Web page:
In addition the thermostat can also be remotely controlled – having the capability to work with both Apple and mobile Android software, so on your tablet, computer and phone you can check usage and operate it away from your home. The great thing about the nest is that it has the capability to communicate with the broadband router without an additional ‘dongle’ that many of the other intelligent heating systems have. This means you only need the two units – the thermostat itself and the receiver that plugs directly into the boiler.

The product itself is quite easy to install, if you have some experience of changing a light fitting or performed basic electrical DIY in the house. At the moment there is a really easy to follow ‘how to’ video on the Nest website, but this is designed for the US market – although a UK version should follow shortly shortly.

The are two downsides to the Nest thermostat – the first is that it will only control the hot water that is used to heat your home, not the hot water the comes out of the taps (which is an issue for heat only boilers). The second is that it needs to be plugged in to an electrical circuit at all times, there is no battery backup.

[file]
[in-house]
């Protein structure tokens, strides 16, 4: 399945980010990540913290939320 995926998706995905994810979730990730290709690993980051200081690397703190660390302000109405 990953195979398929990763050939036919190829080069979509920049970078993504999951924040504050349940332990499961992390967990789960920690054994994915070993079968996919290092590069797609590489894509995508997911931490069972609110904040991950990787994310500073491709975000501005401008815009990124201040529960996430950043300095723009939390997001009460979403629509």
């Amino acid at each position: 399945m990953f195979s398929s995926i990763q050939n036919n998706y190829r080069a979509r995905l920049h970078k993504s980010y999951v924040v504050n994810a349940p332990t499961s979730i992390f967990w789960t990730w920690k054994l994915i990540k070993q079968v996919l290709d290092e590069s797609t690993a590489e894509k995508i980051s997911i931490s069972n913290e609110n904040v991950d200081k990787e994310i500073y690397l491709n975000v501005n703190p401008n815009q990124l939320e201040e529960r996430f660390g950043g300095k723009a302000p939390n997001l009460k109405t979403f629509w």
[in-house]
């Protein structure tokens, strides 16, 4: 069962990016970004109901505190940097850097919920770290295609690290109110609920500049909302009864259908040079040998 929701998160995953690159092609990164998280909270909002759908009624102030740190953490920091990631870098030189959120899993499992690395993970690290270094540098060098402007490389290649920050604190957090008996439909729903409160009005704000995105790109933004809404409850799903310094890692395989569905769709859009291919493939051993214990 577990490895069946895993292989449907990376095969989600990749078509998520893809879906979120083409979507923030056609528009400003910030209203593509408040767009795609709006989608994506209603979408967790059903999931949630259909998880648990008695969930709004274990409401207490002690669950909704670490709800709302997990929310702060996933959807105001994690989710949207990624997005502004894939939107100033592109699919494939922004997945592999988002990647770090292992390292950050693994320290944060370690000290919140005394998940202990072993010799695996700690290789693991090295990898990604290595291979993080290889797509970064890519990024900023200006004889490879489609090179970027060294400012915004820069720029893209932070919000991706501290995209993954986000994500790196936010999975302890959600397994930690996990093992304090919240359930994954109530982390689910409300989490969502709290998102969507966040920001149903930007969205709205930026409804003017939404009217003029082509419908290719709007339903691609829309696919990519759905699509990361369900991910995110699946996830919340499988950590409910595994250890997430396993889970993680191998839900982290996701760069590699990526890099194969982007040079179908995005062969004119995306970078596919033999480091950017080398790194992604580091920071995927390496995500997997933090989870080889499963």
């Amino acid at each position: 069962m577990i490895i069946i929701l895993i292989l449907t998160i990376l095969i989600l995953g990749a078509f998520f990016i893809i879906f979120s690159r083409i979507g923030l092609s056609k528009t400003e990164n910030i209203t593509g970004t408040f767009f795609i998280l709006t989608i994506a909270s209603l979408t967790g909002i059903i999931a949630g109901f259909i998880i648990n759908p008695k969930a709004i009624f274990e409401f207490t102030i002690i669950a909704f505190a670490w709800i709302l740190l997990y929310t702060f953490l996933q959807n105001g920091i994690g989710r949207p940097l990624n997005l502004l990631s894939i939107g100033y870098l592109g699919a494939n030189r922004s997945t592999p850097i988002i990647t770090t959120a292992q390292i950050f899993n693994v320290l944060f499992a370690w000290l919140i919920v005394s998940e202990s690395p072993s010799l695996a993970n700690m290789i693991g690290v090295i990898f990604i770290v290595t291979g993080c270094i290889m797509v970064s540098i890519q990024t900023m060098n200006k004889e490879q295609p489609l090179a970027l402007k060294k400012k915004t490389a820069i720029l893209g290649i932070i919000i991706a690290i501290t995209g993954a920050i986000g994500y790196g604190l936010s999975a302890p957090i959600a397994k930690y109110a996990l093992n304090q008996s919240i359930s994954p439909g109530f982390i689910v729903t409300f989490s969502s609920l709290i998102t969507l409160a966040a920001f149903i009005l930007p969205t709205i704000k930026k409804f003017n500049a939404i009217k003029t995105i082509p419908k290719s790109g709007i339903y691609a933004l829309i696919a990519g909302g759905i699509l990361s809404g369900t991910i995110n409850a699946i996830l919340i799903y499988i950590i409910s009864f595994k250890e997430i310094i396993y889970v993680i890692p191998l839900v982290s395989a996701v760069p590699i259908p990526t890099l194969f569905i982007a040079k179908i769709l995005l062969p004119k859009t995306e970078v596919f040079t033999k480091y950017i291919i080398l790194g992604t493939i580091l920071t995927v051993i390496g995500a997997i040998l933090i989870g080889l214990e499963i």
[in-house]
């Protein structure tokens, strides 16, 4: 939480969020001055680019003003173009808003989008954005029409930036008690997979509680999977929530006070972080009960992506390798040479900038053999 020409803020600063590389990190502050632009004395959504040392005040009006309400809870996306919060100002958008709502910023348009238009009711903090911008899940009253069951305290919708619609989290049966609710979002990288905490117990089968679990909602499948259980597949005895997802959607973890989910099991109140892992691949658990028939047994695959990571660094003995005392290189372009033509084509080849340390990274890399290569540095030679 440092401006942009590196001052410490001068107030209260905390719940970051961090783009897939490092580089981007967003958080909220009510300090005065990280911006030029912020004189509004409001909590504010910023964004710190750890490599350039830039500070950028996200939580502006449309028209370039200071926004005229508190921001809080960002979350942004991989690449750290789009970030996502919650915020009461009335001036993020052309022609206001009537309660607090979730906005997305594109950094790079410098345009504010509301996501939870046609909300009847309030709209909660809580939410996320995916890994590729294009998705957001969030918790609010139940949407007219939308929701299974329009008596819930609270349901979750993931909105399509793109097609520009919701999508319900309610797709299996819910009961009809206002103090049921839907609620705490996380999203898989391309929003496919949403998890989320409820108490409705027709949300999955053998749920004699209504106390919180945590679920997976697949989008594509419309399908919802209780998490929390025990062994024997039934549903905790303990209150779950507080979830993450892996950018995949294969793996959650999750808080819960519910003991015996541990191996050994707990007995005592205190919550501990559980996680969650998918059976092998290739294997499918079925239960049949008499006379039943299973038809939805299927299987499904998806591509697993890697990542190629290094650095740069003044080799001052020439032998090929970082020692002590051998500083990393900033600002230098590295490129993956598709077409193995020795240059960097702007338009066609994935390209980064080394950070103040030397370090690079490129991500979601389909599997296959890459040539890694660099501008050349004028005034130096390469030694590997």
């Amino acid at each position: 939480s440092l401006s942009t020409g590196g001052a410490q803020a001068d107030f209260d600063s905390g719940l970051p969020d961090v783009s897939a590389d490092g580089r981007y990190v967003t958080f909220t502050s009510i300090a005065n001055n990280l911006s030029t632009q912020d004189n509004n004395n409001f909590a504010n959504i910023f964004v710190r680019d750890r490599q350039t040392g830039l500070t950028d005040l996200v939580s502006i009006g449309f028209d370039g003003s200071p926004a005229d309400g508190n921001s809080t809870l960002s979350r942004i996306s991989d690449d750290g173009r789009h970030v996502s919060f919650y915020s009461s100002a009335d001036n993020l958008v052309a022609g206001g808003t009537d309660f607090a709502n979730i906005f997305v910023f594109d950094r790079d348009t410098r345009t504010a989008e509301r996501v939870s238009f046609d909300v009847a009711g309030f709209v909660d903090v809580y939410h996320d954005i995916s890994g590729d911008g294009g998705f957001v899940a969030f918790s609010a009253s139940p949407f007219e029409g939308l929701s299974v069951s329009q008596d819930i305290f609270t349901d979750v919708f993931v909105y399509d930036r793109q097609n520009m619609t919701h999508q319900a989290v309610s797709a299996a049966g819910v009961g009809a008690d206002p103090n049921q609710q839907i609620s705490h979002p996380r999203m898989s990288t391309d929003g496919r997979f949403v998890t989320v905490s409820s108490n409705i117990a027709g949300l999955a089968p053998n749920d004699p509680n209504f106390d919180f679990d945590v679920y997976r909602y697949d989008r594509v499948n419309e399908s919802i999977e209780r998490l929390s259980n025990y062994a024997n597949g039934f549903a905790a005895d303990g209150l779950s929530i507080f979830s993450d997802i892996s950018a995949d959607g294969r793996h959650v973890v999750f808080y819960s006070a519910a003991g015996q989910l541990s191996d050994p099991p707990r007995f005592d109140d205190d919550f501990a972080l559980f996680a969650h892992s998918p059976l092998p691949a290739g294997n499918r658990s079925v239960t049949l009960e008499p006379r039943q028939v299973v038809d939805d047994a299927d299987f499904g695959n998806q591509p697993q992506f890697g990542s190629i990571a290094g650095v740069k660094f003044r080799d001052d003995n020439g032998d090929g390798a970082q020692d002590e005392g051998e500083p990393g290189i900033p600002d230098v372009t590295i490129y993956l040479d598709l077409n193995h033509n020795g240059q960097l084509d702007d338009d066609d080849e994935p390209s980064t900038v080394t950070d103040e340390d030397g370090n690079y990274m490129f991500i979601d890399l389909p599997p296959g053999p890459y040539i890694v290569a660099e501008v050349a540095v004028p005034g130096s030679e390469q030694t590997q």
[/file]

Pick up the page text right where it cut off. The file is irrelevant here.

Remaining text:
It currently retails at £220 and you can buy it here.

The British Gas Hive

Next on the list is the Hive Intelligent heating system from British Gas. If you live in UK, I am sure you will have seen all the press coverage for this product – British gas are obviously keen to exploit the gap in the market before the Nest makes its way over to these shores!